Welsh firm helps protect the world’s largest moving structure at Chernobyl
Tuesday, Oct 17, 2017
Pontypool-based manufacturer Flamgard Calidair is playing a crucial role in the future of Chernobyl.

The company has developed innovative fire and shut off dampers to the Chernobyl New Safe Confinement, a €1.5bn multinational engineering project, which is due to be installed before Christmas 2017. The Chernobyl New Safe Confinement is a formidable structure – a half cylinder shaped structure that, when completed, be the world’s largest moving building. The unique creation is designed to facilitate monitoring and demolition of the previous containment building following the 1986 disaster while securing the remaining radioactive material. The arched building will simply be rolled into position over the existing site before being sealed up.

Despite the construction of a concrete sarcophagus in the months immediately following the disaster, the site still houses highly radioactive material and attempts to work on its demolition are too challenging. The multinational initiative is an engineering marvel, of which Flamgard’s damper products play a crucial role, and a project which from concept to completion is predicted to take ten years – and to last 100 years.  
 
Flamgard’s managing director Steve Edwards said: “The story of Chernobyl is one of history’s most tragic. But while the neighbouring town of Pripyat is still an unoccupied ghost town exclusion zone, there is some hope for the future of the Chernobyl site with this project.

“In engineering terms, there can be few live projects in the world right now that are as important and as ambitious as the New Safe Confinement.

“It’s not just a shell either, there are entry points, engineering areas and access to the site inside, designed to facilitate monitoring and demolition of the disaster site. This is where Flamgard’s dampers come into play, protecting these rooms and ventilation zones/ducts to minimise the risk of damage should an incident such as a fire or further explosion occur.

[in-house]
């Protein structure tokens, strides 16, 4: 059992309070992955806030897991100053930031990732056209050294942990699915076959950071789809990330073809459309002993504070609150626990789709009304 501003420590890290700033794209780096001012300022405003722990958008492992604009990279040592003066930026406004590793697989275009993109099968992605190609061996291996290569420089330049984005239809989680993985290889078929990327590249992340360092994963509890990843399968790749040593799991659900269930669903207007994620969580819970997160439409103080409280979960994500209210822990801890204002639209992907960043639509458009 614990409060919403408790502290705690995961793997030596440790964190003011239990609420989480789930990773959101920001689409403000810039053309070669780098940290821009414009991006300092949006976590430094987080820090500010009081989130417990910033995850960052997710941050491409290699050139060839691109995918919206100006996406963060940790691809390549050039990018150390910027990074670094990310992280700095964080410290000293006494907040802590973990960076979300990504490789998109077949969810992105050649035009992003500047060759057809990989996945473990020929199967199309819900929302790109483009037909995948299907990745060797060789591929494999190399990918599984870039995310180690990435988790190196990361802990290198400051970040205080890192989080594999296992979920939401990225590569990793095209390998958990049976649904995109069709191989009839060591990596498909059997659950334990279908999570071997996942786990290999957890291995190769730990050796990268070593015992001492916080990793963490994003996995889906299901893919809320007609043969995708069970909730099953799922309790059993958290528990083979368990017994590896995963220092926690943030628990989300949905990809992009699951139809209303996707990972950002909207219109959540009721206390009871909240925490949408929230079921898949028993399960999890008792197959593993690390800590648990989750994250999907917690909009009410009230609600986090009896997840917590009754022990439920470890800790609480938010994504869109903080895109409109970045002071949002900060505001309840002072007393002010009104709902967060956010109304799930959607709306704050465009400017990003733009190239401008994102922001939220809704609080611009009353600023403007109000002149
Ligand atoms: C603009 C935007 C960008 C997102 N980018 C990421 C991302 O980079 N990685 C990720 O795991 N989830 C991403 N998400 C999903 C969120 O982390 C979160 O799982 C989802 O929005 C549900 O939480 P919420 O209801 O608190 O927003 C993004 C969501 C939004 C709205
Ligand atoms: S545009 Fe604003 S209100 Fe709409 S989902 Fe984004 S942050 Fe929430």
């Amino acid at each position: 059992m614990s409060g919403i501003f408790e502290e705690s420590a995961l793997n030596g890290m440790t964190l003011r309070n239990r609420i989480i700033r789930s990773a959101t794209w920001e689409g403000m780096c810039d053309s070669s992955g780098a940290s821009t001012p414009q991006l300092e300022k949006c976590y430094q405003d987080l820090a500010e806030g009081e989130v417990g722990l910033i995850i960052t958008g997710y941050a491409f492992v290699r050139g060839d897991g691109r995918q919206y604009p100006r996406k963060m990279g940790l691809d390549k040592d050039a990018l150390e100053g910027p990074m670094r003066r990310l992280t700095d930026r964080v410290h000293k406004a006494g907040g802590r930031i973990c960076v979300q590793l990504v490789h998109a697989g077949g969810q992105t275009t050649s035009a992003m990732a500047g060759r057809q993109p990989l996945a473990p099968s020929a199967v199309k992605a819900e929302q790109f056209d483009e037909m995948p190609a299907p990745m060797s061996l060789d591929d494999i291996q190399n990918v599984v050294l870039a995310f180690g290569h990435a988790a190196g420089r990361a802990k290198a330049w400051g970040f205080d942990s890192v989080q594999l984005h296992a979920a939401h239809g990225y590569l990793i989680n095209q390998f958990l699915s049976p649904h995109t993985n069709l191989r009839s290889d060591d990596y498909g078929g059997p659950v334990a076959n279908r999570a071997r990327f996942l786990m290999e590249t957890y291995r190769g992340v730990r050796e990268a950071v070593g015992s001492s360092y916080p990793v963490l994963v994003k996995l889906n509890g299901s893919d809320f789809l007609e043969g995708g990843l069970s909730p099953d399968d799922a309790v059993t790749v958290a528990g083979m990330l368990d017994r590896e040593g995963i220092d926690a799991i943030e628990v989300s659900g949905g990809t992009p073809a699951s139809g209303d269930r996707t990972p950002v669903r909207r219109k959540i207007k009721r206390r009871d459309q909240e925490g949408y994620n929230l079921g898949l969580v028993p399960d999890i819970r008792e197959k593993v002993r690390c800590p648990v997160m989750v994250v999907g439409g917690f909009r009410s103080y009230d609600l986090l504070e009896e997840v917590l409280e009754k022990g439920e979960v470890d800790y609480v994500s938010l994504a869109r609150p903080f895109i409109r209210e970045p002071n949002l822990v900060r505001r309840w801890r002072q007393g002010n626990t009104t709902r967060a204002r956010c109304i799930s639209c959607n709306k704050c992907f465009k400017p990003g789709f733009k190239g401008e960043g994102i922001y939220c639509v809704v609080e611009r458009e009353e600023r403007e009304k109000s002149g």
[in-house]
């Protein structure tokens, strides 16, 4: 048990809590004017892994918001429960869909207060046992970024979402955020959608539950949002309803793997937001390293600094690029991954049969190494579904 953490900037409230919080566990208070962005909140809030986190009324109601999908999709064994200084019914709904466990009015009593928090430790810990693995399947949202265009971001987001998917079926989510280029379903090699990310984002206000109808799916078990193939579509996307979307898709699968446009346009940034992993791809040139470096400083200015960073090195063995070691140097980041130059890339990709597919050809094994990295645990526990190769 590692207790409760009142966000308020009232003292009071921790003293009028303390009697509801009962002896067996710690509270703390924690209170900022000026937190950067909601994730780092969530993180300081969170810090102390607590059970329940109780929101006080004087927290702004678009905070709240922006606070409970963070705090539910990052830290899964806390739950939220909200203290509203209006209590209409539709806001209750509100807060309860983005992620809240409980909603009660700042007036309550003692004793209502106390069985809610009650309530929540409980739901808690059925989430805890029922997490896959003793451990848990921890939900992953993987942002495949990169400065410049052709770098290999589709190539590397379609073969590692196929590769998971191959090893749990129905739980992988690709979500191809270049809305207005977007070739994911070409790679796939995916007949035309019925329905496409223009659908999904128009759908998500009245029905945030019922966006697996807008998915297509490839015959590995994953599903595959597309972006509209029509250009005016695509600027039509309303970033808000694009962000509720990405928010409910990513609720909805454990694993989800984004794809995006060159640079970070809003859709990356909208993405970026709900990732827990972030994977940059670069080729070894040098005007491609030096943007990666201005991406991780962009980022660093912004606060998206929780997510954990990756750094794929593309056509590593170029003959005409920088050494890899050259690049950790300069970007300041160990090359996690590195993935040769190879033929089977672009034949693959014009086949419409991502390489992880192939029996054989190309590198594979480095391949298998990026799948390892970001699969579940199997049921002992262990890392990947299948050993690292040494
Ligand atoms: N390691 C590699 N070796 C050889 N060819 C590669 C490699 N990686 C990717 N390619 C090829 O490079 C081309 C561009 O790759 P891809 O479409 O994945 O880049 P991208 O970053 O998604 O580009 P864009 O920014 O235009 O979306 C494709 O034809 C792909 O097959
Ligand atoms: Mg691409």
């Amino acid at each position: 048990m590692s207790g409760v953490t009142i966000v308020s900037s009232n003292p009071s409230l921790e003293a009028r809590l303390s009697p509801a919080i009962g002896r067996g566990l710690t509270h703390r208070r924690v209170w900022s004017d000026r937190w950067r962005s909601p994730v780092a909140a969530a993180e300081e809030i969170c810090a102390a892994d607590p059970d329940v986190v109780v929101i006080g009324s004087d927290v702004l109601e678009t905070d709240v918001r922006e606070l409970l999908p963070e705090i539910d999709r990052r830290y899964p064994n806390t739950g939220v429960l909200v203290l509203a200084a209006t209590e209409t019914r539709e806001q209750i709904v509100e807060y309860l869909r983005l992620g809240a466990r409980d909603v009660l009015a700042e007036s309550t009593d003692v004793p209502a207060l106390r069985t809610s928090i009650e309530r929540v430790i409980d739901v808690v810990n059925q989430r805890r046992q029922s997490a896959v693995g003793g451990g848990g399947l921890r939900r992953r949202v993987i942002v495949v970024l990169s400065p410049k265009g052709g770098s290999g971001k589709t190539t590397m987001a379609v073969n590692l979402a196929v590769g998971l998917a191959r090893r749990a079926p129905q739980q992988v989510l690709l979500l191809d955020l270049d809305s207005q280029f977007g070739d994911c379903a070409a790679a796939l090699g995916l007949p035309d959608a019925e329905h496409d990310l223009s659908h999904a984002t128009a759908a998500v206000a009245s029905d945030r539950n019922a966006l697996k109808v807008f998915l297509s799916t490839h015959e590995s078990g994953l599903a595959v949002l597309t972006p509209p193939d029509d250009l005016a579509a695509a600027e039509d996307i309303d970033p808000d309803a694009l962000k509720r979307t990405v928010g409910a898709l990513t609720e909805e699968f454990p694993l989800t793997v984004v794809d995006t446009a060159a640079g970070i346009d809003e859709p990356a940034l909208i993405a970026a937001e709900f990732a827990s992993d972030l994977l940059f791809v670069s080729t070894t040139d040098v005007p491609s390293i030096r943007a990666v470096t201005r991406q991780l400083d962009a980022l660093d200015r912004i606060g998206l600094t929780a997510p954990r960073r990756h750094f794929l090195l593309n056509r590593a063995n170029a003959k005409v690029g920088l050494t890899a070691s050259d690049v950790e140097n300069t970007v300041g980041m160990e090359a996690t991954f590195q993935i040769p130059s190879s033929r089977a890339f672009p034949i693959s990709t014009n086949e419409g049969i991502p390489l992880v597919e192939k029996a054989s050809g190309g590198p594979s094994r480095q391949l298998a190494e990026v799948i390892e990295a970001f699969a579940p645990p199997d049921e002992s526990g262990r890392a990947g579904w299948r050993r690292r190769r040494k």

“This was a major international contract for Flamgard us and we’ve been exceptionally proud to play our part in it. We are proud to be a Welsh business working on an international level and we continue to reap the benefits of substantial investment into research and development and recognition on a global scale.

“It’s been a real journey to this point and we’ve gained invaluable experience. We went to the Ukraine several to the site and were within 50 meters of Reactor 4 which caused the incident. We developed the product with Swansea University where we explored alternative materials which could endure high temperatures. We began by securing research and development grants through Welsh Government, capital grants for state of the art equipment to aid the manufacturing process. After we secured the contract too, we had support from our bank and UK Export finance to help cover the bonds on the project.

“It’s been a real team effort from Wales, with all of our sixty staff working to help protect the area after one of the world’s largest and most infamous disasters.”

The Welsh Government has provided ongoing innovation support to Flamgard over a number of years, including funding from the European Regional Development Fund, to support the research and development of technically advanced products and for equipment to enable the business to meet the growing global demand for its products.

For more information, please visit:  http://www.flamgard.co.uk/
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